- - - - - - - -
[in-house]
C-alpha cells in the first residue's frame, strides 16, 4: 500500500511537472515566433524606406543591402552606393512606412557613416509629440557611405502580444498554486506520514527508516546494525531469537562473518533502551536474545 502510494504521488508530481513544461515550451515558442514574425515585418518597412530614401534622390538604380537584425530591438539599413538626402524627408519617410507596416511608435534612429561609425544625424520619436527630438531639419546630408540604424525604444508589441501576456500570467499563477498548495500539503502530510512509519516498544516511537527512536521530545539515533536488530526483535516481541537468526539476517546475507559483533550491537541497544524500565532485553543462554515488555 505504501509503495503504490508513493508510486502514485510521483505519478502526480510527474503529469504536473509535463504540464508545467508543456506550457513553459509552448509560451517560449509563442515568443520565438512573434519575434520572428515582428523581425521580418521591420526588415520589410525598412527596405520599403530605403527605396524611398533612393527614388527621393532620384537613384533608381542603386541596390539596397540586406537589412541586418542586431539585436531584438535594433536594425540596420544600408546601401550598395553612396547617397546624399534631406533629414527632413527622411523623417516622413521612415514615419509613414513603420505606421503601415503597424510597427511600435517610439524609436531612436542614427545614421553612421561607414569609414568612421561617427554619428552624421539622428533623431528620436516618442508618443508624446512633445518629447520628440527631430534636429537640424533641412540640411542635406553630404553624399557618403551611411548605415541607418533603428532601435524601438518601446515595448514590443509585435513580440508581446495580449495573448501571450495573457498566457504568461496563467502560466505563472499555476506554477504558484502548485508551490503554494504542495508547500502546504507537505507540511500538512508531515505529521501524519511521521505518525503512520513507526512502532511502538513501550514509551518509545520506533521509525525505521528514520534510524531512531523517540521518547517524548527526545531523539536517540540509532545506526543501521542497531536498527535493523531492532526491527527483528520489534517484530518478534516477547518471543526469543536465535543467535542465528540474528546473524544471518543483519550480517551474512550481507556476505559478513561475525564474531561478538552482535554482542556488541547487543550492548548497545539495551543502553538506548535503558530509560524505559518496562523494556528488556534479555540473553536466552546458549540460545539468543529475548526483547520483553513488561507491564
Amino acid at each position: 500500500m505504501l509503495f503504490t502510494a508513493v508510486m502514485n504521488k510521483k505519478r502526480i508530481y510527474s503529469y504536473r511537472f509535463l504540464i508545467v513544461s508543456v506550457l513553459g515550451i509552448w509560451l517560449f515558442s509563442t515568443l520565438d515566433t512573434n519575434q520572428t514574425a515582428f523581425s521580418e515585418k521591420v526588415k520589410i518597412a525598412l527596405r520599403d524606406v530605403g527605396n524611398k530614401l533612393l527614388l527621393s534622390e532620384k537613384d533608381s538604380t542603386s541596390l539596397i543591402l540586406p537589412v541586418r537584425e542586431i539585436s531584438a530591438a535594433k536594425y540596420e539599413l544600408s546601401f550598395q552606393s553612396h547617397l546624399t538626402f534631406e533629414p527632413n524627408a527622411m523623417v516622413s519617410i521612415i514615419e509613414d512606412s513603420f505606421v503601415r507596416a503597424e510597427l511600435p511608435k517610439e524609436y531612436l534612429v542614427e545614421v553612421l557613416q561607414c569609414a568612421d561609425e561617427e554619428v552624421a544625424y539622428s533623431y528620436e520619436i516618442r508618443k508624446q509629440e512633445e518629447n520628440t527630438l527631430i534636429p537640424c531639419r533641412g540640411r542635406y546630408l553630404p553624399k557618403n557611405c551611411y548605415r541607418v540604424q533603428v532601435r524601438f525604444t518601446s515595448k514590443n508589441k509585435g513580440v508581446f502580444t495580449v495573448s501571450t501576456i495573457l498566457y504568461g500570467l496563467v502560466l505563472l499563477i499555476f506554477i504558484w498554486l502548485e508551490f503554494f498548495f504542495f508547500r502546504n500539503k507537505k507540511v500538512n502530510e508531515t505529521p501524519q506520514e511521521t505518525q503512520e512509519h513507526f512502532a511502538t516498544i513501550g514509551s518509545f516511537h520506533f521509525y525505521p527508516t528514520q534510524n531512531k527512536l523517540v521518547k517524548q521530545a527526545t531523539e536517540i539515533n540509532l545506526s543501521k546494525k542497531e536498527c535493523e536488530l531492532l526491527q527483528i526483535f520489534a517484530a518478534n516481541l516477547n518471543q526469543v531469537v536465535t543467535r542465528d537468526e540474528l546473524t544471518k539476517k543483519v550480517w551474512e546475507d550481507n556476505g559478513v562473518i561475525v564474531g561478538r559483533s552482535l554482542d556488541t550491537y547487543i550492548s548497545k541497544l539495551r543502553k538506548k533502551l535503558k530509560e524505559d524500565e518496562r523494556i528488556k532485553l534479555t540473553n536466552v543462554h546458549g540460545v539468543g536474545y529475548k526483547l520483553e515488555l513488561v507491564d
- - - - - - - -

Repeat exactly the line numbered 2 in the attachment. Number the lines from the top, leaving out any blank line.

C-alpha cells in the first residue's frame, strides 16, 4: 500500500511537472515566433524606406543591402552606393512606412557613416509629440557611405502580444498554486506520514527508516546494525531469537562473518533502551536474545 502510494504521488508530481513544461515550451515558442514574425515585418518597412530614401534622390538604380537584425530591438539599413538626402524627408519617410507596416511608435534612429561609425544625424520619436527630438531639419546630408540604424525604444508589441501576456500570467499563477498548495500539503502530510512509519516498544516511537527512536521530545539515533536488530526483535516481541537468526539476517546475507559483533550491537541497544524500565532485553543462554515488555 505504501509503495503504490508513493508510486502514485510521483505519478502526480510527474503529469504536473509535463504540464508545467508543456506550457513553459509552448509560451517560449509563442515568443520565438512573434519575434520572428515582428523581425521580418521591420526588415520589410525598412527596405520599403530605403527605396524611398533612393527614388527621393532620384537613384533608381542603386541596390539596397540586406537589412541586418542586431539585436531584438535594433536594425540596420544600408546601401550598395553612396547617397546624399534631406533629414527632413527622411523623417516622413521612415514615419509613414513603420505606421503601415503597424510597427511600435517610439524609436531612436542614427545614421553612421561607414569609414568612421561617427554619428552624421539622428533623431528620436516618442508618443508624446512633445518629447520628440527631430534636429537640424533641412540640411542635406553630404553624399557618403551611411548605415541607418533603428532601435524601438518601446515595448514590443509585435513580440508581446495580449495573448501571450495573457498566457504568461496563467502560466505563472499555476506554477504558484502548485508551490503554494504542495508547500502546504507537505507540511500538512508531515505529521501524519511521521505518525503512520513507526512502532511502538513501550514509551518509545520506533521509525525505521528514520534510524531512531523517540521518547517524548527526545531523539536517540540509532545506526543501521542497531536498527535493523531492532526491527527483528520489534517484530518478534516477547518471543526469543536465535543467535542465528540474528546473524544471518543483519550480517551474512550481507556476505559478513561475525564474531561478538552482535554482542556488541547487543550492548548497545539495551543502553538506548535503558530509560524505559518496562523494556528488556534479555540473553536466552546458549540460545539468543529475548526483547520483553513488561507491564